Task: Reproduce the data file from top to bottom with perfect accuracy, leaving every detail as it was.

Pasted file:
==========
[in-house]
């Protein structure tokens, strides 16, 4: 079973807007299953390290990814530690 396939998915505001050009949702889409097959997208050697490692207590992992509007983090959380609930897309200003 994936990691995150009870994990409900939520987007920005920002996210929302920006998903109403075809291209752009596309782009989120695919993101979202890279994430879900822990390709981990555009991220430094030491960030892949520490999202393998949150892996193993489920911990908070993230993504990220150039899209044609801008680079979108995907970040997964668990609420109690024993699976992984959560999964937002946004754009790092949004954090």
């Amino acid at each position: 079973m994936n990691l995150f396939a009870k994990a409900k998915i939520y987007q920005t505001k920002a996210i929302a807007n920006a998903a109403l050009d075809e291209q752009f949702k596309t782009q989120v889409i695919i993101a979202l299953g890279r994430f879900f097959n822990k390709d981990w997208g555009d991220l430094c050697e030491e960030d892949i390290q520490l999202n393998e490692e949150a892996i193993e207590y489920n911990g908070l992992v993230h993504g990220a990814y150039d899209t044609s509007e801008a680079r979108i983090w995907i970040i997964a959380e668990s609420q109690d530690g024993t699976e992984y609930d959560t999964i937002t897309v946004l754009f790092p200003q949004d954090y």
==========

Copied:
[in-house]
């Protein structure tokens, strides 16, 4: 079973807007299953390290990814530690 396939998915505001050009949702889409097959997208050697490692207590992992509007983090959380609930897309200003 994936990691995150009870994990409900939520987007920005920002996210929302920006998903109403075809291209752009596309782009989120695919993101979202890279994430879900822990390709981990555009991220430094030491960030892949520490999202393998949150892996193993489920911990908070993230993504990220150039899209044609801008680079979108995907970040997964668990609420109690024993699976992984959560999964937002946004754009790092949004954090």
């Amino acid at each position: 079973m994936n990691l995150f396939a009870k994990a409900k998915i939520y987007q920005t505001k920002a996210i929302a807007n920006a998903a109403l050009d075809e291209q752009f949702k596309t782009q989120v889409i695919i993101a979202l299953g890279r994430f879900f097959n822990k390709d981990w997208g555009d991220l430094c050697e030491e960030d892949i390290q520490l999202n393998e490692e949150a892996i193993e207590y489920n911990g908070l992992v993230h993504g990220a990814y150039d899209t044609s509007e801008a680079r979108i983090w995907i970040i997964a959380e668990s609420q109690d530690g024993t699976e992984y609930d959560t999964i937002t897309v946004l754009f790092p200003q949004d954090y």